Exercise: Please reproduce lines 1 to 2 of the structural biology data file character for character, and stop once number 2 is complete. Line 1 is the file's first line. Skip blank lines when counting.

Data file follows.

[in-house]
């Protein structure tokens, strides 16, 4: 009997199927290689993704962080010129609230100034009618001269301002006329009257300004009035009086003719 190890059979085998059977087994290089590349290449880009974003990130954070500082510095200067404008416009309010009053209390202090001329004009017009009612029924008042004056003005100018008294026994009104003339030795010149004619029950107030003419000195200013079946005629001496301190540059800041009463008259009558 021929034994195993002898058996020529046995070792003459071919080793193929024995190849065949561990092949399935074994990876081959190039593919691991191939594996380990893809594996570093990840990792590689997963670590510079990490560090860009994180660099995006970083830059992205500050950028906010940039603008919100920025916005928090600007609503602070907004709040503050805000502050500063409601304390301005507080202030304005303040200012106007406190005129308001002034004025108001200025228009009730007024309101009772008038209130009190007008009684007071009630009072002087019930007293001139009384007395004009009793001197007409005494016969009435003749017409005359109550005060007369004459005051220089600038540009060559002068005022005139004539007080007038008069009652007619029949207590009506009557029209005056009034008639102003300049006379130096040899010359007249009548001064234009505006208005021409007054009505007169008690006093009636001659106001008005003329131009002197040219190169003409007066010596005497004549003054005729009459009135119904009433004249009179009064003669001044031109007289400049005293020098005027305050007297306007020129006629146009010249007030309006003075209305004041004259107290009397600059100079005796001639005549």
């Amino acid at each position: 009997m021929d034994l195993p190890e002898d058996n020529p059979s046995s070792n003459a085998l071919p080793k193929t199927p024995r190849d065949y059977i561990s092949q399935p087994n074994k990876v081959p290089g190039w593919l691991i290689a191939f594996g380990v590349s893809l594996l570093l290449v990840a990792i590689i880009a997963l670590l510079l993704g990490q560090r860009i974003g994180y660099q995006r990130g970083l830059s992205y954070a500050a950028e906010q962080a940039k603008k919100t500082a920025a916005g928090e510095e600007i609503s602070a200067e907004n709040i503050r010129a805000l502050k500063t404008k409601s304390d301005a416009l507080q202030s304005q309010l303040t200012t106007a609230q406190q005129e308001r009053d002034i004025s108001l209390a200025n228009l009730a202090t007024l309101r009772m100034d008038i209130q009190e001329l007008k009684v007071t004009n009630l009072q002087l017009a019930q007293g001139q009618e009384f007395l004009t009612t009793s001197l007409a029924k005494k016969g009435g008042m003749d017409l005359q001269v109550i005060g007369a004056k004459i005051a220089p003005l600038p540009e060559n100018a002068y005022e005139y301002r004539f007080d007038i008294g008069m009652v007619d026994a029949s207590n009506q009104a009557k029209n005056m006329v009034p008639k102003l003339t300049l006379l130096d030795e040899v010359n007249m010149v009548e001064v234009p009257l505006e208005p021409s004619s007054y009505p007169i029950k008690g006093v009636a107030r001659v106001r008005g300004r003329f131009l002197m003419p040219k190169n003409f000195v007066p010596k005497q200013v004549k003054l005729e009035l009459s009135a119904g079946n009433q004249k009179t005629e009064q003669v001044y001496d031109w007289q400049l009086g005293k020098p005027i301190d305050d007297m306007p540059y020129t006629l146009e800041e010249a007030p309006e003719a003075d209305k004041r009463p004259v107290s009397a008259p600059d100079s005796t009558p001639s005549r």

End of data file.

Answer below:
[in-house]
């Protein structure tokens, strides 16, 4: 009997199927290689993704962080010129609230100034009618001269301002006329009257300004009035009086003719 190890059979085998059977087994290089590349290449880009974003990130954070500082510095200067404008416009309010009053209390202090001329004009017009009612029924008042004056003005100018008294026994009104003339030795010149004619029950107030003419000195200013079946005629001496301190540059800041009463008259009558 021929034994195993002898058996020529046995070792003459071919080793193929024995190849065949561990092949399935074994990876081959190039593919691991191939594996380990893809594996570093990840990792590689997963670590510079990490560090860009994180660099995006970083830059992205500050950028906010940039603008919100920025916005928090600007609503602070907004709040503050805000502050500063409601304390301005507080202030304005303040200012106007406190005129308001002034004025108001200025228009009730007024309101009772008038209130009190007008009684007071009630009072002087019930007293001139009384007395004009009793001197007409005494016969009435003749017409005359109550005060007369004459005051220089600038540009060559002068005022005139004539007080007038008069009652007619029949207590009506009557029209005056009034008639102003300049006379130096040899010359007249009548001064234009505006208005021409007054009505007169008690006093009636001659106001008005003329131009002197040219190169003409007066010596005497004549003054005729009459009135119904009433004249009179009064003669001044031109007289400049005293020098005027305050007297306007020129006629146009010249007030309006003075209305004041004259107290009397600059100079005796001639005549």